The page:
LATimes: Cigarettes’ lessons for climate change

Secondhand warming?

Alarmist Auden Schendmer writes in the Los Angeles Times:

…There are limits to the parallels between smoking and climate change, of course. People can live quite well without smoking, while society does need to consume energy — even if not in the amounts it now does or from such damaging sources. But there are nevertheless ways in which our experience with tobacco can help us grapple with the overwhelming problem of climate change.

First, let’s examine some of the ironies here. As Naomi Oreskes and Erik Conway point out in their book “The Merchants of Doubt,” the fossil fuel industry and the hard right have used the same tactics as the tobacco industry to seed doubt about the danger of climate change. In fact, they’ve often used the same people and institutions to deliver that message. Although that’s depressing (fool me once, shame on you; fool me twice, shame on me), it’s also hopeful, because we beat tobacco — or at least we’re winning, with smoking rates having dropped from 45% of the population in 1954 to less than 20% today.

First, we implemented policy solutions. The “sin taxes” levied on tobacco in most states made it increasingly difficult to afford the habit and created incentives to quit. Yes, those were regressive taxes, but some of the tax revenue has been used to support health and smoking-cessation programs.

Second, we used the courts to take on tobacco for willfully and knowingly hurting people. And we started to win those lawsuits.

Third, we changed cultural norms through advertising, in many cases funded through tobacco taxes.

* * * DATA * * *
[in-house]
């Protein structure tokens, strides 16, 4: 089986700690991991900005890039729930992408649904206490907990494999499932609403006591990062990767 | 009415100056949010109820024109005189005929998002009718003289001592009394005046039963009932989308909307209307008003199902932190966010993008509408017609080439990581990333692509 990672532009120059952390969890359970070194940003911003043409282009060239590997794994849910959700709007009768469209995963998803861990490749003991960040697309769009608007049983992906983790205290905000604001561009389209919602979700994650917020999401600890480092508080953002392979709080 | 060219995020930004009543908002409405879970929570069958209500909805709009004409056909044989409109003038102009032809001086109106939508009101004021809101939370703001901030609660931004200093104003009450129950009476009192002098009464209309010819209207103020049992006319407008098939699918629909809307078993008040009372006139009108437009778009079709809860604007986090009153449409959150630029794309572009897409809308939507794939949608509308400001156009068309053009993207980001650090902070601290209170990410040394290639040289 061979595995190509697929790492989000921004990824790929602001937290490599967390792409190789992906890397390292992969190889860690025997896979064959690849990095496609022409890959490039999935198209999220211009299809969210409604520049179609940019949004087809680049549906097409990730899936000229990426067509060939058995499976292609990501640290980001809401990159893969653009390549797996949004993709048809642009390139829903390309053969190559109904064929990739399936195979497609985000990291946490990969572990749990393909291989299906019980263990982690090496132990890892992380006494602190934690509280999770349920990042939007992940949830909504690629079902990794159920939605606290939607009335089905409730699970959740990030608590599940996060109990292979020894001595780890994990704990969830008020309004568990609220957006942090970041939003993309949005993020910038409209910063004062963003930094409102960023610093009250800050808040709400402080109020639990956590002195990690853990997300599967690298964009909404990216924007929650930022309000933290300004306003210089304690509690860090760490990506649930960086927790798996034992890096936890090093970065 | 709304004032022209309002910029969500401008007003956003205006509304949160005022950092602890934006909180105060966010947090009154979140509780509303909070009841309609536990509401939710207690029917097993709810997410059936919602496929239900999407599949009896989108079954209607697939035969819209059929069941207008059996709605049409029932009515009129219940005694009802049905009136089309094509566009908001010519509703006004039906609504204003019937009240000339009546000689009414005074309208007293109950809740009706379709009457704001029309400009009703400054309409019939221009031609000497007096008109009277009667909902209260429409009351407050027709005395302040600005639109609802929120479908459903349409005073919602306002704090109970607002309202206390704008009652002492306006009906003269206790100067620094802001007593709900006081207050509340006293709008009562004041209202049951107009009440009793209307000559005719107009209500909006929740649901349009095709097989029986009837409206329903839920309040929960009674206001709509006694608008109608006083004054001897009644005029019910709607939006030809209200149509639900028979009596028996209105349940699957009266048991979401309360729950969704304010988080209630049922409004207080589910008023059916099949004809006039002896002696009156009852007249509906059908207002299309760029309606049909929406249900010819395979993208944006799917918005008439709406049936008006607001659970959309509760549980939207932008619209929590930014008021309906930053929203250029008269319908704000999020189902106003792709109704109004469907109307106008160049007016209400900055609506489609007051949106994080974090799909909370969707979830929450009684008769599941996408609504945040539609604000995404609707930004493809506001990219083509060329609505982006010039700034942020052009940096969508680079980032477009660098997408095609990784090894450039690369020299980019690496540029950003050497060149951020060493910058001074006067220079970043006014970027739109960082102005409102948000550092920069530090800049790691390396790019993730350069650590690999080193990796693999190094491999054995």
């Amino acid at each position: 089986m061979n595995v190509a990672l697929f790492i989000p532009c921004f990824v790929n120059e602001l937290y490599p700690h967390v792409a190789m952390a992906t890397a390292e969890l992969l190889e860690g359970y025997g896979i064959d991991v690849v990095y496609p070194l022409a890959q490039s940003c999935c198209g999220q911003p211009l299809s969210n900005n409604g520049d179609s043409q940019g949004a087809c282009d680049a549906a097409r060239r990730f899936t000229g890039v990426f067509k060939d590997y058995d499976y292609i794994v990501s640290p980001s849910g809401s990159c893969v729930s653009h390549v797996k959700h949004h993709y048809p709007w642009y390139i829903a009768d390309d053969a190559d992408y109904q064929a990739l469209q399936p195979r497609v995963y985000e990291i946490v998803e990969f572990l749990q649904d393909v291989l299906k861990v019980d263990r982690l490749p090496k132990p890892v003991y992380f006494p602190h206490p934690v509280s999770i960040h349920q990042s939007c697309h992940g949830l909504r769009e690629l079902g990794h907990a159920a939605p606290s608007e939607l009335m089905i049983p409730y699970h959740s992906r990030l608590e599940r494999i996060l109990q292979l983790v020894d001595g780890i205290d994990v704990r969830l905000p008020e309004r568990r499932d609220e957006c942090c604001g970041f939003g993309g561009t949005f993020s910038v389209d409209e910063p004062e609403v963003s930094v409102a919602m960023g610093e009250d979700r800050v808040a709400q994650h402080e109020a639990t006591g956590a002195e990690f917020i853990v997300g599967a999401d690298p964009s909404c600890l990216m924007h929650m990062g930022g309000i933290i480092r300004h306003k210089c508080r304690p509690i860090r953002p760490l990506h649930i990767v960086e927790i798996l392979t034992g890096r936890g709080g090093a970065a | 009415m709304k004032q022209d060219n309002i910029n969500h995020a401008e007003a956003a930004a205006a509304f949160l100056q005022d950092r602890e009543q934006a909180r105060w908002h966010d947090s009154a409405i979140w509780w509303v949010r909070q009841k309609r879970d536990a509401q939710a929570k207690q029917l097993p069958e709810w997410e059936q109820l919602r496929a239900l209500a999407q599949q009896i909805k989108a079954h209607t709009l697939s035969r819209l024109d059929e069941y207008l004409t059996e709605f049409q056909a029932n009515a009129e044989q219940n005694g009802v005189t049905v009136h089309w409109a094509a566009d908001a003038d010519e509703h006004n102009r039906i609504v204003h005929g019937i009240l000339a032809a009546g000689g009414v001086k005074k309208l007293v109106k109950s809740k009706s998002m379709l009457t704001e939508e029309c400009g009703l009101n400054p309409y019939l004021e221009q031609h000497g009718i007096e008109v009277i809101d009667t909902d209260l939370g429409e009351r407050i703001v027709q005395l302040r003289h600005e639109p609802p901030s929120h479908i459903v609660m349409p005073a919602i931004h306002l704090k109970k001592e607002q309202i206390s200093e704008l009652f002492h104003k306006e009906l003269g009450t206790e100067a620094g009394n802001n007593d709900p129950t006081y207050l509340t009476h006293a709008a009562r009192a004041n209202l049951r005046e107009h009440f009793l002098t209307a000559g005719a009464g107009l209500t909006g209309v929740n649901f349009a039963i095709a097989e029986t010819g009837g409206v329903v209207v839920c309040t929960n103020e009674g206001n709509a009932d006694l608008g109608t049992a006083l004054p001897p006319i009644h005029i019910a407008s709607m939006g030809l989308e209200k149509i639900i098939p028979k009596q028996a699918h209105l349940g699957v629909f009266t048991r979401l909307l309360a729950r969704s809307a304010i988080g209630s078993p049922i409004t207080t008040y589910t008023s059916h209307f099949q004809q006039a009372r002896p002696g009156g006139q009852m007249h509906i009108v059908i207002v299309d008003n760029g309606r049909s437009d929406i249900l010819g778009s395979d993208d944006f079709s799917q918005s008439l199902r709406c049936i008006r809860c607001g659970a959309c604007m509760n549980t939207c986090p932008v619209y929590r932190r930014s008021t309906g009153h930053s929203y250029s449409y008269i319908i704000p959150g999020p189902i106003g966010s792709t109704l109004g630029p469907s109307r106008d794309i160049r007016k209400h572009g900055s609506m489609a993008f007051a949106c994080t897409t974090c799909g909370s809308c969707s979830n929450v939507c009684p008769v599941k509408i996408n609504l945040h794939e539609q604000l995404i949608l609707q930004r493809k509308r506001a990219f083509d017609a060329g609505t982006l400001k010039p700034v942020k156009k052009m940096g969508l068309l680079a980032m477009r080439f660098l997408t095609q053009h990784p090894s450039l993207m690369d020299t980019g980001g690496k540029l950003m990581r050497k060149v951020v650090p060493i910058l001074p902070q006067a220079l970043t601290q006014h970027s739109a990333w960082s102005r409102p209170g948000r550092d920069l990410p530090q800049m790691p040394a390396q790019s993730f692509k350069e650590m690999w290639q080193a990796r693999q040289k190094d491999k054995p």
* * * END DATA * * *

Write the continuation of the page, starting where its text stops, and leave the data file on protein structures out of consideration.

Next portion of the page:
And fourth, we embraced real, third-party, arbitrated science, blessed with the imprimatur

of the U.S. surgeon general, as a tool for moving public policy forward…

Read the commentary.

11 thoughts on “LATimes: Cigarettes’ lessons for climate change”

  1. So, while our governing philosophy was arrogant, heavy-handed, required a masssive distortion of science (in the case of second-hand smoke epidemiology), and hurts (continueing, not some by-gone past) the poor the most, isn’t it great that achieved our collective goals?

    Warm and fuzzy feelings all round!

    Excuse me while I go puke at the loss of our freedom and sanity . . .

  2. Other than involving the surgeon general, they’re doing all that and a huge amount more. Yet, they still seem to be smoking somethng that we won’t. Yeah, the strategies of coercion are plain to see.

    Big oil? Not really. Hard right? That,the hard middle and the soft left. Looking for some carbon abusers? Go after Gore. If he believes what he preaches, then he’s the one that’s willfully and knowingly hurting. And if he doesn’t, then his preaching is willfully and knowing hurting.

  3. I still remember while visiting my grandmother in the old age home noticing the large number of old people outside on the porch smoking. They weren’t allowed to smoke inside so at least 1/2 of the residents were taking their turns outside. It always bothered me that if smoking was so bad for you why were there so many old smokers. Just a thought.

  4. Matthew,